SAP HANA Cloud Machine Learning models can be run on the aligned data model either directly in SAP HANA Cloud or leveraging other parts of the SAP Machine Learning portfolio: SAP HANA Machine Learning Resources | SAP Blogs/ Machine Learning and Artificial Intelligence | SAP Community
Scores of machine models can be stored in SAP HANA cloud and added to reports and analytic stories in SAP Analytic Cloud.
Since SAP HANA Cloud is part of the SAP Business Technology Platform all services in the SAP BTP can be leveraged to act on Data in SAP HANA Cloud. Application and Extension can be built in the SAP BTP.
Example: SAP Component View for Manufacturing Analytics
The system architecture above shows an exemplary architecture with SAP components.
The various colors depict different data types like device raw data (best stored in hyperscaler storage), pictures form quality test machines (best stored in hyperscaler storage), production data (managed in a Manufacturing Execution System), structured data (device data, relevant for analytics (stored in SAP HANA Cloud), master data (maintained in SAP S/4 HANA, best accessed via virtualization in SAP HANA Cloud), picture metadata with reference to pictures (stored in SAP HANA Cloud).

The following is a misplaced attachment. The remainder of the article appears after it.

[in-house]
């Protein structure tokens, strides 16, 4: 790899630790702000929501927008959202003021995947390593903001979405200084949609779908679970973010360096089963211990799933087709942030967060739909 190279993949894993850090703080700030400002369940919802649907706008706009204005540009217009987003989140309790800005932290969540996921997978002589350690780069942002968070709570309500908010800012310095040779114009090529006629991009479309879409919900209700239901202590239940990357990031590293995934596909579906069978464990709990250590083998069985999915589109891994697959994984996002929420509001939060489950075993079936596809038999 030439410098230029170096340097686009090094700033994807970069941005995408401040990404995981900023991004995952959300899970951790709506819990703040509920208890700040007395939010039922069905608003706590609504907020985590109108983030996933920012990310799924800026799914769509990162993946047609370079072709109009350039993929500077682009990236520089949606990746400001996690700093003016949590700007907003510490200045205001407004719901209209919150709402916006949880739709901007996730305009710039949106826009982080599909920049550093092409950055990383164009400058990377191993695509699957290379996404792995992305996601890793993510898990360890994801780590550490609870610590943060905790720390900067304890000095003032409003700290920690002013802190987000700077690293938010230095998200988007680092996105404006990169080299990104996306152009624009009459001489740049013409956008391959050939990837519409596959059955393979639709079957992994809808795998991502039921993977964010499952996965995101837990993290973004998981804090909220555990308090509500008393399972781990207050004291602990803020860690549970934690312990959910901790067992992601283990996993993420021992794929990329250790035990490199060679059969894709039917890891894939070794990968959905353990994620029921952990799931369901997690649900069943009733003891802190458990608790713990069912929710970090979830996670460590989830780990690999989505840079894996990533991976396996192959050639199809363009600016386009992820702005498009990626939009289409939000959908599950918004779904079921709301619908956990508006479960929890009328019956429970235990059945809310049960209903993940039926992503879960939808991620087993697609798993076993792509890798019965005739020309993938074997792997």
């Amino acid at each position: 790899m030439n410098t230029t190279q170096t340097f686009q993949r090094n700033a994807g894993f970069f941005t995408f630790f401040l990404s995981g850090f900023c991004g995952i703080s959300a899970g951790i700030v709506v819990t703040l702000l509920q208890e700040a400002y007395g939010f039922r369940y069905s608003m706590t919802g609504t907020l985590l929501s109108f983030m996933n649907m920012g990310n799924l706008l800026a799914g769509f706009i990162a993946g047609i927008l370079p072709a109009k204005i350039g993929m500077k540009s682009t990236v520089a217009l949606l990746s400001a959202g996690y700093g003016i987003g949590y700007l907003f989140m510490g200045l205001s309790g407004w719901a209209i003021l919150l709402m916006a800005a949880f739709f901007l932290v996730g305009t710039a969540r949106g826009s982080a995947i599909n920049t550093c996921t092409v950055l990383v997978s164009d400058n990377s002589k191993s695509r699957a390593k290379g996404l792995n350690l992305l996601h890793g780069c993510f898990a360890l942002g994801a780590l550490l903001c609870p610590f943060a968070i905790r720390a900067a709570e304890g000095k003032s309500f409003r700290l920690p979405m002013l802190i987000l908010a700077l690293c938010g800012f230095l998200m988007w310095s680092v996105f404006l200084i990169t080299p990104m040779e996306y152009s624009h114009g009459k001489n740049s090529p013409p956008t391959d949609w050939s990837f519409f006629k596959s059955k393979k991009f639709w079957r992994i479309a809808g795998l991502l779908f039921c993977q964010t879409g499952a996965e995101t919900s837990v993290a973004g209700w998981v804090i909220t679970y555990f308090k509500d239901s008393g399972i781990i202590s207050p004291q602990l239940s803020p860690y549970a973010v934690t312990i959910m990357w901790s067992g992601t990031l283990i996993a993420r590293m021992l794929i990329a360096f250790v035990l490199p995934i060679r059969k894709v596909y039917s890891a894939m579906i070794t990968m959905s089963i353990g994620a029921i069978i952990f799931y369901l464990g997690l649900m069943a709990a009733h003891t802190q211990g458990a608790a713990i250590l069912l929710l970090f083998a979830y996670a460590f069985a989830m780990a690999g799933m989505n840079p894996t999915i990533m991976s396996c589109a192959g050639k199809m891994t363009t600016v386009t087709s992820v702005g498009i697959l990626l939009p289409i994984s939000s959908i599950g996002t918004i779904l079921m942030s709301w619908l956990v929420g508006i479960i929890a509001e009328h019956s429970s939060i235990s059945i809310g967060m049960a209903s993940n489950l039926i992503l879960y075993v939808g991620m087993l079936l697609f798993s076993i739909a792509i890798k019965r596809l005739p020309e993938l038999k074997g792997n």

The aligned data model is maintained in SAP HANA Cloud (in the middle) which connects via connection service to the IT/Business Systems (S/4 HANA) (on the right) leveraging virtualization and replication capabilities of SAP HANA Smart Data access (SDA) and SAP HANA Smart Data Integration (SDI). Data in SAP Manufacturing Execution and SAP Manufacturing Integration and Intelligence can be accessed as well by the connection service in the SAP Business Technology Platform.
On the left the systems running in a production side are displayed. The SAP Plant Connectivity (SAP PCo) client and/or other SAP IoT edge components can be leveraged to push structured data (light blue) to SAP HANA Cloud and – in this example – in parallel upload picture data and the device raw data to a hyperscaler object store.